Following a basketball game is simple during regular play, but it gets a bit trickier when a foul gets called or the game stops. There is a wide range of unique events in basketball, and they all come with their own hand signals

Knowing those signs makes watching the contest much easier. If you’re curious about them, or if you want to know what they mean, the following paragraphs break them down in great detail.

1. Time Management Signals

Stop Clock/Start Clock: To signal to the table that the clock needs to stop, a referee will raise their hand straight into the air over their head with the palm facing out. To resume the clock, they hold the same position and simply drop the raised hand to the floor.

Timeout (Full and Thirty Second): If a team, or the official, needs a full timeout, the ref will signal it by putting both arms fully out to the sides and creating a large “T” shape. If the call is for a thirty second timeout, the official places both of his hands on top of his shoulders.

Jump Ball: In the event of a jump ball, which happens when two players from opposite teams hold onto the ball at the same time, a ref will extend his arms and point both of his thumbs up.

Substitution: When a team calls for a substitution the ref will raise one hand to the time keeper in a “stop” motion and then use his other hand to wave the new player into the game.

2. Foul Signals

Charge: If an offensive player runs over a defensive player who’s in position, it’s a charging foul. When that happens, the ref will call it by placing one hand on the back of their head and pointing in the opposite direction of the play.

Hand Check: If a player reaches and hand checks their opponent, a referee will extend one arm in front of their chest and then grab their wrist with their other hand.

Blocking: A blocking foul is committed when a defensive player moves into, or literally blocks, another player. This is signaled by moving both hands, balled into fists, down against the hips.

Holding/Pushing: A holding signal is made when a ref extends one arm upwards in front of his face and grabs their wrist with their other hand. To signal a push, the ref will extend both hands straight in front of them with their palms facing outward.

Intentional Foul: An international foul happens when a player purposely tries to foul someone else. In this instance, a referee will raise both arms above his head and cross them.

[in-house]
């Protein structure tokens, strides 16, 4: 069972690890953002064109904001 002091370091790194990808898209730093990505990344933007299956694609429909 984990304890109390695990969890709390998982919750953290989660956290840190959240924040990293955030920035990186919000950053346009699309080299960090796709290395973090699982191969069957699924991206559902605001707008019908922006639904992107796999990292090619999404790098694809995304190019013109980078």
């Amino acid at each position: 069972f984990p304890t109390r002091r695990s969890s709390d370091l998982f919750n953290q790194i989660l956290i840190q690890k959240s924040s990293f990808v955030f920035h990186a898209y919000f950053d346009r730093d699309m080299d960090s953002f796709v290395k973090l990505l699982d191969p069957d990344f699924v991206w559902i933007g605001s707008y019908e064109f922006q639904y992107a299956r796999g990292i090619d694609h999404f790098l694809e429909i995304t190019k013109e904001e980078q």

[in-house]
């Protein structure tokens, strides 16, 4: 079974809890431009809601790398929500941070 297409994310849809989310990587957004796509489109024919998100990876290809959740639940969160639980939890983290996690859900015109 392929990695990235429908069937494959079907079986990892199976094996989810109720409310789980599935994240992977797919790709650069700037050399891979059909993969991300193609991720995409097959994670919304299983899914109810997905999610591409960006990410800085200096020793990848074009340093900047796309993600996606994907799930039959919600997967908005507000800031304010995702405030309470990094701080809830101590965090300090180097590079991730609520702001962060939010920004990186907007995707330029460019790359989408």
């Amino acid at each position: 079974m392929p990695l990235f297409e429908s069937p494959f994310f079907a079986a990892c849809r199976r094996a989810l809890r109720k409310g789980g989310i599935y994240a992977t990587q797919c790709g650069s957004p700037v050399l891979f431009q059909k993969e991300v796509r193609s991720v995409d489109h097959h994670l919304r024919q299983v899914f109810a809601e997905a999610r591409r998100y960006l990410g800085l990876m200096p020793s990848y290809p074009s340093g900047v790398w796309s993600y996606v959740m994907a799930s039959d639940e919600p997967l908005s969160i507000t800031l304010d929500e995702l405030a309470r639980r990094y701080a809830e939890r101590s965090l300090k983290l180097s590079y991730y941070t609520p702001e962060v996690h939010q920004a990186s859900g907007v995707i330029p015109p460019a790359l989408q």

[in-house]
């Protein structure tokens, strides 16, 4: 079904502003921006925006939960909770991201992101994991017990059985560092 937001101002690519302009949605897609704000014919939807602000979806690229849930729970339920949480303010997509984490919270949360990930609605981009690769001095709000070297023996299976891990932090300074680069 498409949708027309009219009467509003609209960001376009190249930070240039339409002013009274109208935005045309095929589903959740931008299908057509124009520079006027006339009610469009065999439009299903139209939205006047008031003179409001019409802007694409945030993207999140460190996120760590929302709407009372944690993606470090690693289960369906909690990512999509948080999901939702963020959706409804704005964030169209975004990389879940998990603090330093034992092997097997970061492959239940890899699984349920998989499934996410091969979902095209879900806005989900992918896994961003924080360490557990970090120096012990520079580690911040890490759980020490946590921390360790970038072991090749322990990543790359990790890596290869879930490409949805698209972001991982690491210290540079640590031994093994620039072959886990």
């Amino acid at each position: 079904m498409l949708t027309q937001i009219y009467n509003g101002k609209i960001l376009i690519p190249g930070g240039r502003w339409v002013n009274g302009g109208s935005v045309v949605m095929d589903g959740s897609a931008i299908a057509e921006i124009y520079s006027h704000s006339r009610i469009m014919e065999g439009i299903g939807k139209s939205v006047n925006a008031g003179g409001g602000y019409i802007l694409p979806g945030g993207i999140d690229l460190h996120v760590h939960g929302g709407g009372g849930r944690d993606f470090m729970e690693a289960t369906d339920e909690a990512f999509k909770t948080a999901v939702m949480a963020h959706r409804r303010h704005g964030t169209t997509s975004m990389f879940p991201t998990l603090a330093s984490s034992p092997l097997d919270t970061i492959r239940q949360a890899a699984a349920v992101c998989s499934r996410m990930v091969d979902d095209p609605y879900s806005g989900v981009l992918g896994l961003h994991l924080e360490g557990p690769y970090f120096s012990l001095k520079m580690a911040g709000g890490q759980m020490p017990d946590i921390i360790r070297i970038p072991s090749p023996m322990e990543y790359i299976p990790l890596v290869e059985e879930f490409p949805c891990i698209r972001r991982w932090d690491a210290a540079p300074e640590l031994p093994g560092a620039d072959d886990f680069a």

Technical Foul: To signal a technical foul a referee places both of his hands in front of him and places them together to form a “T” shape.

Double Foul: If two players commit fouls at the same time, the official will ball his hands into fists and then extend them out to the sides.

Illegal Hand Use: If a referee calls a player for illegal use of hands, they will put both hands in front of them at waist level and grab one of his wrists with the other hand.

3. Violation Signals

Traveling: To call a travel, a referee will ball their hands into fists and then rotate them in a circle pattern in front of their body.

Carrying/Palming: If a player palms the ball, a referee will put one hand in front of their body with the palm up and flip it face down.

Double Dribble: A double dribble violation is called by the ref placing both hands in front of himself with the palms down. From there, he alternates them up and down in a dribbling motion.

Three Seconds/Five Seconds/Ten Seconds: If a player violates a timing regulation, a referee will raise a certain number of fingers on their hand and wave them back and forth. Three fingers for three seconds, five for five, and ten for ten.

Kick Ball: Sometimes, a player will kick the ball with their leg or foot. If that happens, the ref will raise one foot up in a slight kicking motion.

4. Hand Signal Indicators

Two Pointer/Three Pointer: If a player makes a two point shot, the ref will extend their arm parallel to the floor and point with two fingers. If a three gets made, they will extend both arms into the air with their fingers pointed upwards.

Basket Counts/Doesn’t Count: When an official wants to signal a made basket after a foul they will ball up their hand and punch downwards. If they want to signal that the shot doesn’t count, they will “wave off” the shot by crossing their hands in the air.

Lane Violation: In the unlikely event that a player goes over the lane during a free throw, a ref will signal it by raising one of his arms out to the side and holding it there until the free throw finishes.

Final Words

Everyone gives referees a hard time, but they have a lot to do and memorize during a game. It’s easy to know one or two signs, but having everything ready to go at all times isn’t easy. That can be even trickier for a casual fan or spectator.

The above paragraphs give a comprehensive look at just about every hand signal you’ll see in a regular game. Being able to immediately recognize them teaches you more about the sport, and makes it much easier to follow what’s going on during the action.